U.N. weapons inspectors say Iraq is being somewhat more cooperative with U.N. disarmament efforts. But the United States is not convinced of Iraq's intentions, and is looking for a new Security Council resolution on using military force against Iraq. The U.S. will have a hard time getting an endorsement from a deeply divided Security Council.
Britain, backed by the United States, circulated a new U.N. Security Council resolution Friday that would give Iraq until March 17 to fully comply with U.N. disarmament efforts. But France again threatened to block any new resolution that would pave the way for a U.S.-led military action against Iraq.
The resolution was being pored over by diplomats on the edges of a crucial Security Council meeting on Iraq. Underscoring the importance of the meeting, five of the nine security council members sent their foreign ministers to attend.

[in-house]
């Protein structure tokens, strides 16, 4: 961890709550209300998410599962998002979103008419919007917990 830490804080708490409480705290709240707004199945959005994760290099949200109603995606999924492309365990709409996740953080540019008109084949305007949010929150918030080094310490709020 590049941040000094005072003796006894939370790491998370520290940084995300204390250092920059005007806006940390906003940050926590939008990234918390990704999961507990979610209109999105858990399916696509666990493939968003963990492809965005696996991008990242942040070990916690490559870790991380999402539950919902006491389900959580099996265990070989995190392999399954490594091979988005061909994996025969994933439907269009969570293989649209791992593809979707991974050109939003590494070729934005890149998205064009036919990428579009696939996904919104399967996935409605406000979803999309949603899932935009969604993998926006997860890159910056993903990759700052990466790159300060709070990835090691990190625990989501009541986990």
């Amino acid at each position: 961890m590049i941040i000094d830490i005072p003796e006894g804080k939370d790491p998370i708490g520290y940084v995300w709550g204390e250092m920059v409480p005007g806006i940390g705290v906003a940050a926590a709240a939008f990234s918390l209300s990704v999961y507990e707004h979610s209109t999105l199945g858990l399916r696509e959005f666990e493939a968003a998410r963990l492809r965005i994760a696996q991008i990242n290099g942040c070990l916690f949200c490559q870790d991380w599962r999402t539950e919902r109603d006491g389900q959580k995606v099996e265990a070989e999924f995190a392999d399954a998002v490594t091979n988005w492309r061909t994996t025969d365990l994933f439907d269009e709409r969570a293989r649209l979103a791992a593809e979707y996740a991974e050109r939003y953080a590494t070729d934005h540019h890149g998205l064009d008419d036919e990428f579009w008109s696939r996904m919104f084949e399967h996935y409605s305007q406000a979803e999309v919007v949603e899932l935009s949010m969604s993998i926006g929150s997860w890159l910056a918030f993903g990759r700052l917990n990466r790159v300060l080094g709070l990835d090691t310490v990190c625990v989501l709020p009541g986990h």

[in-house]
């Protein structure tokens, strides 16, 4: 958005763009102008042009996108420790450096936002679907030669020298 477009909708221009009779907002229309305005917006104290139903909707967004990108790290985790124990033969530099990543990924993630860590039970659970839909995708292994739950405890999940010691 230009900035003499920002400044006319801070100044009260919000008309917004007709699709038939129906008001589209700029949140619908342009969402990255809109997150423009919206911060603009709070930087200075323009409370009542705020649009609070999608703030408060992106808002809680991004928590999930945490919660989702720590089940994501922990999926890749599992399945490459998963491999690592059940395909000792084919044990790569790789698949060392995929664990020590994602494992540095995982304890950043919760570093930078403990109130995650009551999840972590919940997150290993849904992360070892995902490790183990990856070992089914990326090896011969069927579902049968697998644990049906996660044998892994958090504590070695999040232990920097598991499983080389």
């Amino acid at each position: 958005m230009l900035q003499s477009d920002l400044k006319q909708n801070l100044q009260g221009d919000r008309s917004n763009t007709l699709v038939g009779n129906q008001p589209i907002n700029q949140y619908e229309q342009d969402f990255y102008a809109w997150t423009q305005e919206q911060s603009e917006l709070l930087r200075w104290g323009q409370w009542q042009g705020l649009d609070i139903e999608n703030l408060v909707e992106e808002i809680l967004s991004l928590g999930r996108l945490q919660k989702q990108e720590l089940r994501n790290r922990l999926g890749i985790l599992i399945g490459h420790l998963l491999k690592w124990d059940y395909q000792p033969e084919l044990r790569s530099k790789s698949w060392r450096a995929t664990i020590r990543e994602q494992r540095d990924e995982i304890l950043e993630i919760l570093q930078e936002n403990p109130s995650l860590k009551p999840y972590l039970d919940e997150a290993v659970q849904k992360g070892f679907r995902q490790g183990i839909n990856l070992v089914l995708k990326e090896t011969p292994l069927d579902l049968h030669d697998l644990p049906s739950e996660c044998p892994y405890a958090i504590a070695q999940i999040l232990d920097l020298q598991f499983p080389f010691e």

Chief weapons inspectors Hans Blix and Mohamed ElBaradei Friday gave the council what might be termed a mixed report on Iraqi cooperation with U.N. disarmament efforts.
On the one hand, they said Iraq has taken significant steps towards disarmament, and praised what they said was an increasing level of cooperation with inspectors. But they could not attest that Iraq was fully disarming as demanded by the United Nations.
Following the inspectors' report, U.S. Secretary of State Colin Powell derided Iraq's behavior, calling it a "catalogue of non-cooperation."
"What's wrong is that there's a fundamental difference of opinion as to what Iraq is doing," he said. "And I think a number of us tried to make the case today that Iraq is still not fully complying, unconditionally complying, immediately complying."
Mr. Powell said the United Nations' credibility could suffer if it does not back the U.S. call to action. "It seems to me the U.N. is damaged when there are members who do not want to stand up to the requirements of the resolution and take the action that was clearly intended in the absence of Iraqi compliance," he said.
But at least four council members, France, China, Russia, and Germany, want to give inspections more time to work. French Foreign Minister Dominique de Villepin said France might use its veto power as a permanent Security Council member to block any new resolution. "We have said that we will take full responsibility, that we will not accept a resolution that will lead to war," he said.
A vote on the resolution is expected sometime next week.